Sunday, September 8, 2013

History and Politics

Zoar OH
September 7-8, 2013

Tim Ellifrit and I rode together to Zoar for their bi-annual event.  The number of the 1st Tennessee Company B attending were small, so we fell in with the 5th Kentucky Company B.

After our experience at the last Zoar event with the Army of Northern Virginia (ANV), Capt Steiner sought out an alternative battalion to fall in with, finding the Army of the Shenandoah.  The battalion was pretty small, with only two companies, and the 5th KY being more than twice the size of the other company.
A couple of the officers of the battalion looked familiar to me--when someone pointed out they were at Reynoldsburg.  The 1st Tennessee Company H was the second company of the battalion.

The 5th Kentucky was the largest Confederate company at the event.  The Army of Northern Virginia was the largest--and only other--Confederate battalion there, with perhaps four companies.

While I was touring the sutlers, I ran into the Capt Van Wey of the 5th Texas Company A, except he was in blue.  He told me this was the only time they had ever voluntarily galvanized as Yankee.  I couldn't help but laugh at the political hole that ANV seems to have dug for itself.

Tim and I also ran into the 4th Ohio--Capt Trent Boham and Kevin Waggoner at the sutlers, where we discussed a variety of things.

At battalion drill, the commander gave his commands.  There were a lot of things that weren't right according to the school of the battalion manuals--which drove me nuts, but here, I'm only a private, so I do as commanded without question.

When we later formed for inspection prior to the battle, Pvt Zack Carte showed up with a musket that had only been fired three times since last cleaned.  It had passed company inspection, but the battalion officers were double-checking, and when the Sergeant major came to Zack, he immediately spouted how he did not have time to get his musket cleaned.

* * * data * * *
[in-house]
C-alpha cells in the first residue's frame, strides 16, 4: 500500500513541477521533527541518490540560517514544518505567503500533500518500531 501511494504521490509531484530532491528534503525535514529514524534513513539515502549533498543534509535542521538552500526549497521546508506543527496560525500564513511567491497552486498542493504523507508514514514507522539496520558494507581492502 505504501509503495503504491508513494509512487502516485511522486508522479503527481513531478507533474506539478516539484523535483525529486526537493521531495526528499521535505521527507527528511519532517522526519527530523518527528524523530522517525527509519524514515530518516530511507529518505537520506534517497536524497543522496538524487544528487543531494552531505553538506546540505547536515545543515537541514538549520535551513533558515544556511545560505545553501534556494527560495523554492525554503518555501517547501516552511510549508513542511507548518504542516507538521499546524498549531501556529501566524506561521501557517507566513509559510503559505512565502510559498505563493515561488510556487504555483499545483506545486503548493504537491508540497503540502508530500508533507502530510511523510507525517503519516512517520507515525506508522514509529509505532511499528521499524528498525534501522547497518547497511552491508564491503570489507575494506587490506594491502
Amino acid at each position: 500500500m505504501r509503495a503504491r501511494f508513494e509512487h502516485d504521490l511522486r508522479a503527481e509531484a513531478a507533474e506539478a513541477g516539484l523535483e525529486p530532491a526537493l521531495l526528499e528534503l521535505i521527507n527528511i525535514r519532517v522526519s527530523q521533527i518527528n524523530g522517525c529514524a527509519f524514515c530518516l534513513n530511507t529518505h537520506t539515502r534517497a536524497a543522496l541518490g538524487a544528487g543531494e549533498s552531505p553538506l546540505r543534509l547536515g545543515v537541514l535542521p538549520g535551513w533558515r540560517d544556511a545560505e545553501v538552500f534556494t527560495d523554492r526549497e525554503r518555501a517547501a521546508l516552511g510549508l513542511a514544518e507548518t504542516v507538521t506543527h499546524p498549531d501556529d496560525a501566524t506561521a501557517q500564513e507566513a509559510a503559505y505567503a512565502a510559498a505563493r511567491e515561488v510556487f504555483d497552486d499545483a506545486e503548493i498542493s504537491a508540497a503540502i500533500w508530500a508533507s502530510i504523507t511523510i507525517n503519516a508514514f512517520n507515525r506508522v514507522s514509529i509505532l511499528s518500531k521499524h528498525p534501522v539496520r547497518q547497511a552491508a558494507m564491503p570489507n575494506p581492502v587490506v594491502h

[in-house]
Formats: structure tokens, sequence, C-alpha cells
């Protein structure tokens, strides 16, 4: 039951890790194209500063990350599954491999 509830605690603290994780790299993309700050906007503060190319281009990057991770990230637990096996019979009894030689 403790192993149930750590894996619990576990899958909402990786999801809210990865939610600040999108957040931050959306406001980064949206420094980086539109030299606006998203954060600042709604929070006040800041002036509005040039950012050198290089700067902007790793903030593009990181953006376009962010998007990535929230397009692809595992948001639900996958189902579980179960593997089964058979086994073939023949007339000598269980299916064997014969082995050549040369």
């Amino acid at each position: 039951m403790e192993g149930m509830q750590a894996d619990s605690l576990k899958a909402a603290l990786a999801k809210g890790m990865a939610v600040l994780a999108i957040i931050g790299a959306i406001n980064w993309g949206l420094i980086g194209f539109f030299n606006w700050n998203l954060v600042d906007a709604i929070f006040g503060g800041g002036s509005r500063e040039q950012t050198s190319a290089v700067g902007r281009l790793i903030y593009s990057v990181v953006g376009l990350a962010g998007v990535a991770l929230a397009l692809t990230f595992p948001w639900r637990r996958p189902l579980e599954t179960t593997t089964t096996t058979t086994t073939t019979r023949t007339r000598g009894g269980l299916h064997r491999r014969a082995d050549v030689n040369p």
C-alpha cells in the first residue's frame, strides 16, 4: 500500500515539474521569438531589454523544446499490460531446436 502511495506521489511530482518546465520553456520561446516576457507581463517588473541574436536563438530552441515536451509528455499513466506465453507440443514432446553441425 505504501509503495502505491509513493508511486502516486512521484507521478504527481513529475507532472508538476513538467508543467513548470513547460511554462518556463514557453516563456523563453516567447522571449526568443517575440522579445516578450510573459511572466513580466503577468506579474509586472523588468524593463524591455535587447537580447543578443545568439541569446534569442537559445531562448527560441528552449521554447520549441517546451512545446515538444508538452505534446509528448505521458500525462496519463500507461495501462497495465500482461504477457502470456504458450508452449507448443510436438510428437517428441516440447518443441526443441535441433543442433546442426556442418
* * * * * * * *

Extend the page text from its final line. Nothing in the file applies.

Which turned out to be a big mistake.  That Sergeant major did let the musket pass, but not without a good tongue-lashing and the assurance that the sergeant major would inspect the musket after being cleaned after the battle.

The battle turned interesting after I took my hit--our battalion slipped into the nearby woods and fought against Yankees that pursued.

After the battle Tim and I spent a few hours with the 4th Ohio watching the OSU game at  pub in town.
The chimney log for our fire
Later that evening I prepared a pork chop I brought.  Despite paying a rather high $10 for registration for Zoar, we were on our own for food.  At least I could trust the food to be good.

Sunday morning I fried up the rest of my back and remaining pork chop.   The battle was not memorable--just quick, forward, then over.

Overall we had an enjoyable weekend, but like Gettysburg for me it was mainly for being with friends.  It was an historical village, which added to the experience, but the ten dollars registration fee seemed high to me.
Youtube video of battle
Youtube video of battle, part 2

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